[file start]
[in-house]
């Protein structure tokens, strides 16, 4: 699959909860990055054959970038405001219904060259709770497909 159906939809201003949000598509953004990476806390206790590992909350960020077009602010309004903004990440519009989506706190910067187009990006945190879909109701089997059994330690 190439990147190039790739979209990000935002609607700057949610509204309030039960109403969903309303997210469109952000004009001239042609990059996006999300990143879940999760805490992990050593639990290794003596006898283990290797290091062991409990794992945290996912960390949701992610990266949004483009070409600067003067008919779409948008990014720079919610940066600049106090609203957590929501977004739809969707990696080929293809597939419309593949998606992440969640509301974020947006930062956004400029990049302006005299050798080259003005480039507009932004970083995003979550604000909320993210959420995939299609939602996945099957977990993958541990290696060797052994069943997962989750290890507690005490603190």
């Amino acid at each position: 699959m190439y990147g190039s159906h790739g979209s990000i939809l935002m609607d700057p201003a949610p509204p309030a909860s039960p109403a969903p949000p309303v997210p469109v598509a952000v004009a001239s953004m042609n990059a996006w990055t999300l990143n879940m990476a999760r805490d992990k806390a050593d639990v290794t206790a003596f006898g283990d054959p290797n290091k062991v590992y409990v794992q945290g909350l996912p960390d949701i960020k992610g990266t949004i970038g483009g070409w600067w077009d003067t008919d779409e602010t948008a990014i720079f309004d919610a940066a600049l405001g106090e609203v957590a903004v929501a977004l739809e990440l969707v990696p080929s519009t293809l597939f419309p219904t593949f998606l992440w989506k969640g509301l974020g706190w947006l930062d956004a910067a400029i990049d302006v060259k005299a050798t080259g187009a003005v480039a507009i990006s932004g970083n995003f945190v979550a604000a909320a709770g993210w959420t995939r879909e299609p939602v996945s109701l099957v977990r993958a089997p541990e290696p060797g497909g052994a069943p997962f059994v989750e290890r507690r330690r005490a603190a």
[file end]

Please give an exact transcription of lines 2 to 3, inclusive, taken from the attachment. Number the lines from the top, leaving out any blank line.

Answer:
């Protein structure tokens, strides 16, 4: 699959909860990055054959970038405001219904060259709770497909 159906939809201003949000598509953004990476806390206790590992909350960020077009602010309004903004990440519009989506706190910067187009990006945190879909109701089997059994330690 190439990147190039790739979209990000935002609607700057949610509204309030039960109403969903309303997210469109952000004009001239042609990059996006999300990143879940999760805490992990050593639990290794003596006898283990290797290091062991409990794992945290996912960390949701992610990266949004483009070409600067003067008919779409948008990014720079919610940066600049106090609203957590929501977004739809969707990696080929293809597939419309593949998606992440969640509301974020947006930062956004400029990049302006005299050798080259003005480039507009932004970083995003979550604000909320993210959420995939299609939602996945099957977990993958541990290696060797052994069943997962989750290890507690005490603190």
């Amino acid at each position: 699959m190439y990147g190039s159906h790739g979209s990000i939809l935002m609607d700057p201003a949610p509204p309030a909860s039960p109403a969903p949000p309303v997210p469109v598509a952000v004009a001239s953004m042609n990059a996006w990055t999300l990143n879940m990476a999760r805490d992990k806390a050593d639990v290794t206790a003596f006898g283990d054959p290797n290091k062991v590992y409990v794992q945290g909350l996912p960390d949701i960020k992610g990266t949004i970038g483009g070409w600067w077009d003067t008919d779409e602010t948008a990014i720079f309004d919610a940066a600049l405001g106090e609203v957590a903004v929501a977004l739809e990440l969707v990696p080929s519009t293809l597939f419309p219904t593949f998606l992440w989506k969640g509301l974020g706190w947006l930062d956004a910067a400029i990049d302006v060259k005299a050798t080259g187009a003005v480039a507009i990006s932004g970083n995003f945190v979550a604000a909320a709770g993210w959420t995939r879909e299609p939602v996945s109701l099957v977990r993958a089997p541990e290696p060797g497909g052994a069943p997962f059994v989750e290890r507690r330690r005490a603190a």